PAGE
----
Like bejeweled rocks cast in to the sea; (L-R) Ynys Gwylan Fach, Ynys Gwylan Fawr, Ynys Enlli and Maen Gwenonwy

The narrow track we were on led toward the connecting bwlch between Mynydd Penarfynydd and Mynydd y Graig, as it had been LIDARed we bi-passed it and joined the footpath leading to the summit of Mynydd Penarfynydd.

Mynydd Penarfynydd (SH 220 265)

The path led up at a gentle gradient to the triangulation pillar on the summit and a few minutes later the Trimble was set up and gathering data at the high point of the hill, during this Aled headed further down the ridge to sit and admire the view, I soon followed.

Gathering data at the summit of Mynydd Penarfynydd

Mynydd Penarfynydd is a part of a butting promontory where land meets the sea and although only relatively small in height it none the less gives a marvellous sense of height as it clings on above the sea, and today when bathed in early October sun it was a wonderful place to be.

Once the Trimble had gathered and stored its allotted data we retraced our route back down toward the connecting bwlch as greying cloud massed inland over the higher peaks of Eryri.

Ahead lay Mynydd y Graig, a fine and apt name for the hill.  We followed the main path around the hills eastern slopes instead of its narrow ridge path from the bwlch, this meant a steep ascent toward the ridge but gave endless seascapes on the way.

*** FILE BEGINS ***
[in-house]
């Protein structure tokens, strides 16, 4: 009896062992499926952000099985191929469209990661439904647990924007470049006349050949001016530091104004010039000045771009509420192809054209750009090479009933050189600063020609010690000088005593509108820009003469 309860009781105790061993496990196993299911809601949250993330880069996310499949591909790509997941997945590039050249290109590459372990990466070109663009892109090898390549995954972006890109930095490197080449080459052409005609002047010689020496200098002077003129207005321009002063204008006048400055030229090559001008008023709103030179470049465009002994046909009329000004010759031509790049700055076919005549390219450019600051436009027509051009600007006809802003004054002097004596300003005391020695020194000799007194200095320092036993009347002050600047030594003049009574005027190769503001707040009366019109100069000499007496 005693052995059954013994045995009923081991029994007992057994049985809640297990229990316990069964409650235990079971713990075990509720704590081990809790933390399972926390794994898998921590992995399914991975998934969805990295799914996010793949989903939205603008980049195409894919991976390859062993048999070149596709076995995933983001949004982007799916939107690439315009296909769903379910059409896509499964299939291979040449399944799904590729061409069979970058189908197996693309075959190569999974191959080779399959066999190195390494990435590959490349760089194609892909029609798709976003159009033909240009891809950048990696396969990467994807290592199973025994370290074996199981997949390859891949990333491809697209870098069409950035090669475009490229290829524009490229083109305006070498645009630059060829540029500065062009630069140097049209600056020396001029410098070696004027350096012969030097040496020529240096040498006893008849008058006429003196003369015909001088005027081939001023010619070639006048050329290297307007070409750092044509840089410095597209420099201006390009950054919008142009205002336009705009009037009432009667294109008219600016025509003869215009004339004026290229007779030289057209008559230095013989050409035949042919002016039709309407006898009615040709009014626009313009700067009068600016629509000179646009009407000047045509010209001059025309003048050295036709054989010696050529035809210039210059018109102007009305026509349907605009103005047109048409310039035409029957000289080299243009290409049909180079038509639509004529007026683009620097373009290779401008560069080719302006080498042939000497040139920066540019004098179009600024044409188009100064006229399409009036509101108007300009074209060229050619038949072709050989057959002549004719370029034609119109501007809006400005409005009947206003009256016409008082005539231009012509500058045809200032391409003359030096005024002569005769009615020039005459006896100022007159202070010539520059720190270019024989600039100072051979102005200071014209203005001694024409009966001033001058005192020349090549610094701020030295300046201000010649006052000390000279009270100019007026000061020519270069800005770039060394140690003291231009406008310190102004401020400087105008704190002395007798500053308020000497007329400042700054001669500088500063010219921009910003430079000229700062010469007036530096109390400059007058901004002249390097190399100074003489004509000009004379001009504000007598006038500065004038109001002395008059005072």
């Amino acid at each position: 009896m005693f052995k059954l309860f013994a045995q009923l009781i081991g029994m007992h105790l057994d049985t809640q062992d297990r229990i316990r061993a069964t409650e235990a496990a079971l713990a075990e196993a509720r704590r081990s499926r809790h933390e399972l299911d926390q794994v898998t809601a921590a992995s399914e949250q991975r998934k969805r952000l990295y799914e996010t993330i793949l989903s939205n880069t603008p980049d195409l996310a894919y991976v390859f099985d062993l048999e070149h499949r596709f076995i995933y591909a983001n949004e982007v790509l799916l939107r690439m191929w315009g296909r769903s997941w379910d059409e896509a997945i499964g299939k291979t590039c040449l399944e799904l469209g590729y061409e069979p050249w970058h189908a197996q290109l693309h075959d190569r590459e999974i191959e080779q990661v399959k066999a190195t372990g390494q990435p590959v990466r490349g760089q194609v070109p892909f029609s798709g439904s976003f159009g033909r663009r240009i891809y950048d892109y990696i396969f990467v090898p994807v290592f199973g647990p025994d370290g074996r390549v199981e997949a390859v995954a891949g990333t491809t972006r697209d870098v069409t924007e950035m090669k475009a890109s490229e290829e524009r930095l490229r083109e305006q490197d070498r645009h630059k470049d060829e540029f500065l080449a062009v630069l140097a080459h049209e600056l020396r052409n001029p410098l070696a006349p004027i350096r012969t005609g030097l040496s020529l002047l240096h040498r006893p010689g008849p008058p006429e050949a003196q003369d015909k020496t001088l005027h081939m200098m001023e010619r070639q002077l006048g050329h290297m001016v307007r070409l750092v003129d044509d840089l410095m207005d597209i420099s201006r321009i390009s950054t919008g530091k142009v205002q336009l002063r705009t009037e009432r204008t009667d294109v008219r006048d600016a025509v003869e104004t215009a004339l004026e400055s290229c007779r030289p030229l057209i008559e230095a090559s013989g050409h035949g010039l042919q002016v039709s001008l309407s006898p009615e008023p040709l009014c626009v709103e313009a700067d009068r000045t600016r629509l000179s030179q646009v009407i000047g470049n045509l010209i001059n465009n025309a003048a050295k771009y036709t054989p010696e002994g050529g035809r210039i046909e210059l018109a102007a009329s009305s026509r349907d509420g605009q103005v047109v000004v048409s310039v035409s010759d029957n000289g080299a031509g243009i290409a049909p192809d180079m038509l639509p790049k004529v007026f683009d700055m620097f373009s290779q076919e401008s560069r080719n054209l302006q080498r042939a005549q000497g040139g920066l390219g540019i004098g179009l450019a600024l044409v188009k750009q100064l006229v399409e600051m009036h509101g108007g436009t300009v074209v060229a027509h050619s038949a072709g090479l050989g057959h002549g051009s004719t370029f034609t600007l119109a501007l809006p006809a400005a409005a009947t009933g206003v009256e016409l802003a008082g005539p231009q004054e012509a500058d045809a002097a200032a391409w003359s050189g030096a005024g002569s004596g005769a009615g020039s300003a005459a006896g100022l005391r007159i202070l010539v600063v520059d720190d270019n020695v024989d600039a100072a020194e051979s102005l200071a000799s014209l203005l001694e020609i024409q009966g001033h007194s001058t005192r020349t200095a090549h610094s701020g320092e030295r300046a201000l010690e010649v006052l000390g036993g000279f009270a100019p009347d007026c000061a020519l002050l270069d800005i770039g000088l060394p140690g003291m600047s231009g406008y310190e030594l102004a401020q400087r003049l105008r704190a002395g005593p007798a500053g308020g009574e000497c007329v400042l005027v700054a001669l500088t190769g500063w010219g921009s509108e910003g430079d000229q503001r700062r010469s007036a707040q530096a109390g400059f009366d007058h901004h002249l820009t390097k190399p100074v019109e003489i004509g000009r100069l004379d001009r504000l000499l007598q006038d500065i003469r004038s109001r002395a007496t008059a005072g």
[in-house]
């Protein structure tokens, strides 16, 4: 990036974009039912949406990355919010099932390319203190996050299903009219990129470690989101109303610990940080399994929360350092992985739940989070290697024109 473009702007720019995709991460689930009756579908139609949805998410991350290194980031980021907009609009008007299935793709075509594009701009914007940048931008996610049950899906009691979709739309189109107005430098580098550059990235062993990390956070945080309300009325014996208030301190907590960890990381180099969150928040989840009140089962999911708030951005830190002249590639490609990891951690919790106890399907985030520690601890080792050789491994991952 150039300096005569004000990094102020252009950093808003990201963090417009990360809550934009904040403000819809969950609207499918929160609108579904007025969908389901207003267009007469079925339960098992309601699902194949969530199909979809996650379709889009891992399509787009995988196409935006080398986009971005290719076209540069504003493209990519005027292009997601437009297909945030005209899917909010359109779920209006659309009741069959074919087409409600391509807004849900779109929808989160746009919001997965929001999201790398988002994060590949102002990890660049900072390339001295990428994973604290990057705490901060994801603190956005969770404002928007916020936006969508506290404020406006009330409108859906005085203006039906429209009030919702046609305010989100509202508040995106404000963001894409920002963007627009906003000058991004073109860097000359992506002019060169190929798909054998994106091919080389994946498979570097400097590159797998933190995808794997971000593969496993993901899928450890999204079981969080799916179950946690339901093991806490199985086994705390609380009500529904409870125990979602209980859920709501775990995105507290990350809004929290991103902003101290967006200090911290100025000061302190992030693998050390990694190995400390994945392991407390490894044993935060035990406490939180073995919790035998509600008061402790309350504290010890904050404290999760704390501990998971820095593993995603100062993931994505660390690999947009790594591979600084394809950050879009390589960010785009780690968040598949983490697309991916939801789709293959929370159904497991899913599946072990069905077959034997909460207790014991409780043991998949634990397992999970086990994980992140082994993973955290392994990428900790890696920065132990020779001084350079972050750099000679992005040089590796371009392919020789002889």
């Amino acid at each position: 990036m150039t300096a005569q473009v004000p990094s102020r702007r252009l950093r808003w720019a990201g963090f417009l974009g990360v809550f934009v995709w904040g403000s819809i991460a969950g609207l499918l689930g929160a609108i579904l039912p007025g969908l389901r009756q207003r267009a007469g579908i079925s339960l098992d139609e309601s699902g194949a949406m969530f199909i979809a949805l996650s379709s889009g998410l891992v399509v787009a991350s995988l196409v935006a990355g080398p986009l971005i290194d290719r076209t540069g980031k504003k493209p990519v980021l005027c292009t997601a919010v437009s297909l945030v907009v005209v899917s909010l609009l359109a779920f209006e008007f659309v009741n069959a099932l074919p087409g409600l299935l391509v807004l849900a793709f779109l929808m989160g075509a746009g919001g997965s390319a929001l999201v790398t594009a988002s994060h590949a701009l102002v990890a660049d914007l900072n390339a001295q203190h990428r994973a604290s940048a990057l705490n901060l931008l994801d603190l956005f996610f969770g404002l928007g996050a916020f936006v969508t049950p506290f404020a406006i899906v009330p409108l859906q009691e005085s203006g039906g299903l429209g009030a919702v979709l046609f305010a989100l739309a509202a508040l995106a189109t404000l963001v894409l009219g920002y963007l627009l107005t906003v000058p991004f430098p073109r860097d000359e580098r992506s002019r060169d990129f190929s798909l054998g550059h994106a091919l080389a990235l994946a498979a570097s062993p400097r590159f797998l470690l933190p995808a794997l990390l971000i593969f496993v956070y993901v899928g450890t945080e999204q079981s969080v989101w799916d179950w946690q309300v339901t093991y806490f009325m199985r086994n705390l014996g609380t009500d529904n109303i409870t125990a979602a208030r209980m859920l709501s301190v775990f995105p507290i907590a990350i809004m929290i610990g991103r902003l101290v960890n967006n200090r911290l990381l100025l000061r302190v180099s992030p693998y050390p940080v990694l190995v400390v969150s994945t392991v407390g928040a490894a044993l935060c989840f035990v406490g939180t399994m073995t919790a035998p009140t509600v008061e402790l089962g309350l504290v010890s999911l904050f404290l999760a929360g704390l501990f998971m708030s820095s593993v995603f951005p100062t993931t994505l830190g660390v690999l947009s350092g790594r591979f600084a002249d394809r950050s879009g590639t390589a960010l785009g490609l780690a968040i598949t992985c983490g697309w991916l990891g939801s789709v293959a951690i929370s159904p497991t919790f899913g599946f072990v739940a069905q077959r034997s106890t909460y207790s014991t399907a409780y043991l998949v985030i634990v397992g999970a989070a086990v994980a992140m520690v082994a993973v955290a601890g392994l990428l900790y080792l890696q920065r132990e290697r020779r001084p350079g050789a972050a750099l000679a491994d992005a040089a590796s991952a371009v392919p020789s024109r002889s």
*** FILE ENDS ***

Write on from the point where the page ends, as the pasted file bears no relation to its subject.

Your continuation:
The summit of Mynydd y Graig is crowned by a number of large rocks, with two vying for the accolade of highest point, both were Trimbled.  Aled arrived at the summit first, I soon joined him and then delicately positioned the Trimble on the high point of the first large rock, aligning its internal antenna to its highest point and for ease of placement this meant the equipment was pointing west, resulting in it logging on to only one or two satellites, therefore I repositioned it pointing north-eastward with the end of the equipment only a centimetre or so from Trimble oblivion.  Before activating the Trimble to gather data I wedged it in place with three small rocks, then pressed ‘Log’ and hoped it would still be in situ once the allotted data were gathered and stored.